Mixing live footage into animated video, also possibly extruding 2d keyed footage into z space


#1

I’ve combined C4d and footage before in Premiere / After Effects, but current vid is mostly animation, and I have just a few spots where I’d like to drop in greenscreened foreground character into c4d scene with animated background.

Since I’m finding C4d much quicker to work in, and most of it is animated, wondering if I can just drop the footage into c4d instead of compositing elsewhere.

I can keep both the physical greenscreen camera and the c4d virtual camera still to no perspective issues, but not clear if I would need to create a null object or plane of some kind in order to place the 2d footage within the scene.

Is there a good way to do this? Good reason NOT to do this even if it is possible? Does this necessitate instead doing the compositing elsewhere?

Also interested in perhaps doing another scene where foreground object is extruded. So, just like text can be readable from front, but extruded into z space, thinking of greenscreening person so they are visible from front, but extruded back with just black sides to match extruded text.

Anyone done this? Do edges get too messy, jump around since they are constantly changing when person moves? Better way to achieve this? Thinking of flipping them around so every time it flips, 2d character is wearing different clothes.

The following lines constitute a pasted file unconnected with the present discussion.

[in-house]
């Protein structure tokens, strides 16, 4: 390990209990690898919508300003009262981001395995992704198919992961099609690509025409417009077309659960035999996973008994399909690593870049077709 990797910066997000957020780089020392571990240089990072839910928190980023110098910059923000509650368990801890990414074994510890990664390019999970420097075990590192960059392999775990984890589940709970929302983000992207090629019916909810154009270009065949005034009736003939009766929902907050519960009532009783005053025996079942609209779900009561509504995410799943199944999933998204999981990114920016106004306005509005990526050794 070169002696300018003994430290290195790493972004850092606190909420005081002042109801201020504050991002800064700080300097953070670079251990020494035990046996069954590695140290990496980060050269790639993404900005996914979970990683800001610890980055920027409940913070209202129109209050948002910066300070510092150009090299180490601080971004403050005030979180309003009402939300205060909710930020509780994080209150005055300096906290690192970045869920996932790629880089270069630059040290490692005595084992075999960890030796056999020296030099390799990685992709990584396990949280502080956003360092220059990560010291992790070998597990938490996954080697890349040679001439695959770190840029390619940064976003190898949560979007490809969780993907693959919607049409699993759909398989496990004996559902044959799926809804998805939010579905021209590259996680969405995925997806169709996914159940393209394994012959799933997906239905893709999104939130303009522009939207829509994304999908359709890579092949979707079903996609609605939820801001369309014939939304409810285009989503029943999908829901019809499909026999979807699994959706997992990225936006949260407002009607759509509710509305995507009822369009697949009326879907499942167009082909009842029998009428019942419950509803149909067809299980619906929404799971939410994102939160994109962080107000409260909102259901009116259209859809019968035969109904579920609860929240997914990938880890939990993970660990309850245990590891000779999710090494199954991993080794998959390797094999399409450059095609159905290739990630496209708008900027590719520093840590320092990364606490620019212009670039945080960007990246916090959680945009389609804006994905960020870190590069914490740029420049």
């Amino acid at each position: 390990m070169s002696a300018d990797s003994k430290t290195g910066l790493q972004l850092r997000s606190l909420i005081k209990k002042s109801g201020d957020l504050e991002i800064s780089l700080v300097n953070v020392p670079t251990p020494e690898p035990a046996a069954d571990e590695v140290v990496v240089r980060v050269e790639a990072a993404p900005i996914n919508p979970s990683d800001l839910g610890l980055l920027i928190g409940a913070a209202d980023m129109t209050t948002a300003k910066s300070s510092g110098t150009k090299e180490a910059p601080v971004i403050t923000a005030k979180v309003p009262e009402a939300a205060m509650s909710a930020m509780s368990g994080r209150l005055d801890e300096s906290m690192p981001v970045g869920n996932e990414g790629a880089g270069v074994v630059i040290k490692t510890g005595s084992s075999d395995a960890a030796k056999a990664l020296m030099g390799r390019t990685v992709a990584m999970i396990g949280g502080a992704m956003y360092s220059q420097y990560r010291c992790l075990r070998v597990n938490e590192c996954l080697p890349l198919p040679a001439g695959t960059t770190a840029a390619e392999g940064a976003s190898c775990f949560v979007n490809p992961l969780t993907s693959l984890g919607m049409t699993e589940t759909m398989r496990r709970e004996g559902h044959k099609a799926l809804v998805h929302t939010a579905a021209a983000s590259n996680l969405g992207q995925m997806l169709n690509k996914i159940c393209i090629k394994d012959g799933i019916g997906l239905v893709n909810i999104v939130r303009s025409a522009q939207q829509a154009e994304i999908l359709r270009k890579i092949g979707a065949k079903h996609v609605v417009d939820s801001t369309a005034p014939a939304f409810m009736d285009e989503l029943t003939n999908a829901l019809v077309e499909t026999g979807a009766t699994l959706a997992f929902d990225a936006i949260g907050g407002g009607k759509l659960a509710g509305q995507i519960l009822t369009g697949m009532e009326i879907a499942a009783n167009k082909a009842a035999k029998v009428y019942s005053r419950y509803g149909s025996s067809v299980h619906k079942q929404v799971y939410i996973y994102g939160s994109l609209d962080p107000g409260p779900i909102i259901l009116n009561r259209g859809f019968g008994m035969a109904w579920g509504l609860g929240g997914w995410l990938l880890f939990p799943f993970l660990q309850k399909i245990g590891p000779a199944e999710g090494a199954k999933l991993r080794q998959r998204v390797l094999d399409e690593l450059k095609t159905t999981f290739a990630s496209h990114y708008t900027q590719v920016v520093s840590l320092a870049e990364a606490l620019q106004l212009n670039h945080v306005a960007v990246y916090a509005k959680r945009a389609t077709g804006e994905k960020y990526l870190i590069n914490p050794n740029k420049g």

#2

It’s not really a good idea generally speaking.

You can achieve a quick and dirty “slap comp” for previz purposes, but C4D lacks the tools to make a good composite, starting with a proper keyer.

What you can do, however is import a pre-keyed footage and render it inside C4D, on a 2D plane, facing the camera. The type of projection will give you different effects.

But in general the image pipeline isn’t really made for interactive image editing, layering and post effects. It’s made to create assets that you then finish in another software, like photoshop, After Effects, Fusion, Nuke…

The one advantage to have the keyed footage inside the 3D scene is that you get real reflections, refractions and shadows in the final image. If your scene has many of those, then why not. But the drawback is that you have to render everything again each time you want to make changes.


#3

C4D have motion tracking and matchmoving

This is an intro to Cineversity tuto by Noseman but much more tutos are around - i think this one is only for premium members :
https://www.youtube.com/watch?v=MrdlZl1F1Ss but shows what you can get.

Edit you can also do scene reconstruction, so 2D into 3D

https://www.youtube.com/watch?v=ciZcYPLtYq4


#4

I’ve done what you are talking about kanicki. Keyed the Greencreened footage in AE and imported into c4d…for TV commercial.

The commercial had a game show motif. I added each of four show contestants as materials and applied to planes w/alpha channel. Worked great. Alpha edges were fine.

Each of the characters were of course moving…just added as image sequences.

Commercial aired during super bowl (regionally) so I think it turned out well.

In total the 30-second commercial had about 8 After Effects videos brought in…some as scoreboards and such.


#5

Were edges extruded back for the contestants (making them like cookie cutouts of themselves), or just dropped in to look normal?